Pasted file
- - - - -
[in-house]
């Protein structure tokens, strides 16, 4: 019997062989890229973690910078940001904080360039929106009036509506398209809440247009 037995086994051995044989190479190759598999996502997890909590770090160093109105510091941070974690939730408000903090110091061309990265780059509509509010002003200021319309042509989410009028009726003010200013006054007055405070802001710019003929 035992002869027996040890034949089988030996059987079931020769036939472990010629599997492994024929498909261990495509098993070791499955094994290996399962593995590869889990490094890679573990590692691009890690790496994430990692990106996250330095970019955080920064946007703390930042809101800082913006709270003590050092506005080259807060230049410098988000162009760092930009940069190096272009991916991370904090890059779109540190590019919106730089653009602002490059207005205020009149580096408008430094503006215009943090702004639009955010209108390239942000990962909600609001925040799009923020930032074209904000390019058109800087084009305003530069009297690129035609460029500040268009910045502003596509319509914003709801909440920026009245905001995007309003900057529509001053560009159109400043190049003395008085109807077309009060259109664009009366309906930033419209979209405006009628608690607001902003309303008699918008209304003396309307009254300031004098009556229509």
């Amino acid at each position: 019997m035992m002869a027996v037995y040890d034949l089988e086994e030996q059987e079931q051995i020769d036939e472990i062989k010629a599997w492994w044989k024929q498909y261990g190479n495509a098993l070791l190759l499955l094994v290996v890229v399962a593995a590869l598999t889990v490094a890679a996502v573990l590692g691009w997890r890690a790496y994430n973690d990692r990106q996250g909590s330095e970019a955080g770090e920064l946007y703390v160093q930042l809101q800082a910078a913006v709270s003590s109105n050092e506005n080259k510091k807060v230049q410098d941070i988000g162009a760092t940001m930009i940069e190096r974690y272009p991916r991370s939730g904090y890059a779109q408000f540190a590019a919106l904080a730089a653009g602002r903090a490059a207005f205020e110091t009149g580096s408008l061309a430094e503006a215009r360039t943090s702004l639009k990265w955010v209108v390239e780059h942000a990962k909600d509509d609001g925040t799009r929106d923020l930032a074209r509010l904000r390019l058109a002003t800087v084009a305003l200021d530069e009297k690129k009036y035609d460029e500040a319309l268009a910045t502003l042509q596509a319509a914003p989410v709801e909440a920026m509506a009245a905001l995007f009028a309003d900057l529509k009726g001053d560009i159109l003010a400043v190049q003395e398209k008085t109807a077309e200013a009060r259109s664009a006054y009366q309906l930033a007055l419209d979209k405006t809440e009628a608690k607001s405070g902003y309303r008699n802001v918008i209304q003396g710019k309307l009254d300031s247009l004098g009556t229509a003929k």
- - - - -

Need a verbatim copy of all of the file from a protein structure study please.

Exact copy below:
[in-house]
């Protein structure tokens, strides 16, 4: 019997062989890229973690910078940001904080360039929106009036509506398209809440247009 037995086994051995044989190479190759598999996502997890909590770090160093109105510091941070974690939730408000903090110091061309990265780059509509509010002003200021319309042509989410009028009726003010200013006054007055405070802001710019003929 035992002869027996040890034949089988030996059987079931020769036939472990010629599997492994024929498909261990495509098993070791499955094994290996399962593995590869889990490094890679573990590692691009890690790496994430990692990106996250330095970019955080920064946007703390930042809101800082913006709270003590050092506005080259807060230049410098988000162009760092930009940069190096272009991916991370904090890059779109540190590019919106730089653009602002490059207005205020009149580096408008430094503006215009943090702004639009955010209108390239942000990962909600609001925040799009923020930032074209904000390019058109800087084009305003530069009297690129035609460029500040268009910045502003596509319509914003709801909440920026009245905001995007309003900057529509001053560009159109400043190049003395008085109807077309009060259109664009009366309906930033419209979209405006009628608690607001902003309303008699918008209304003396309307009254300031004098009556229509």
């Amino acid at each position: 019997m035992m002869a027996v037995y040890d034949l089988e086994e030996q059987e079931q051995i020769d036939e472990i062989k010629a599997w492994w044989k024929q498909y261990g190479n495509a098993l070791l190759l499955l094994v290996v890229v399962a593995a590869l598999t889990v490094a890679a996502v573990l590692g691009w997890r890690a790496y994430n973690d990692r990106q996250g909590s330095e970019a955080g770090e920064l946007y703390v160093q930042l809101q800082a910078a913006v709270s003590s109105n050092e506005n080259k510091k807060v230049q410098d941070i988000g162009a760092t940001m930009i940069e190096r974690y272009p991916r991370s939730g904090y890059a779109q408000f540190a590019a919106l904080a730089a653009g602002r903090a490059a207005f205020e110091t009149g580096s408008l061309a430094e503006a215009r360039t943090s702004l639009k990265w955010v209108v390239e780059h942000a990962k909600d509509d609001g925040t799009r929106d923020l930032a074209r509010l904000r390019l058109a002003t800087v084009a305003l200021d530069e009297k690129k009036y035609d460029e500040a319309l268009a910045t502003l042509q596509a319509a914003p989410v709801e909440a920026m509506a009245a905001l995007f009028a309003d900057l529509k009726g001053d560009i159109l003010a400043v190049q003395e398209k008085t109807a077309e200013a009060r259109s664009a006054y009366q309906l930033a007055l419209d979209k405006t809440e009628a608690k607001s405070g902003y309303r008699n802001v918008i209304q003396g710019k309307l009254d300031s247009l004098g009556t229509a003929k």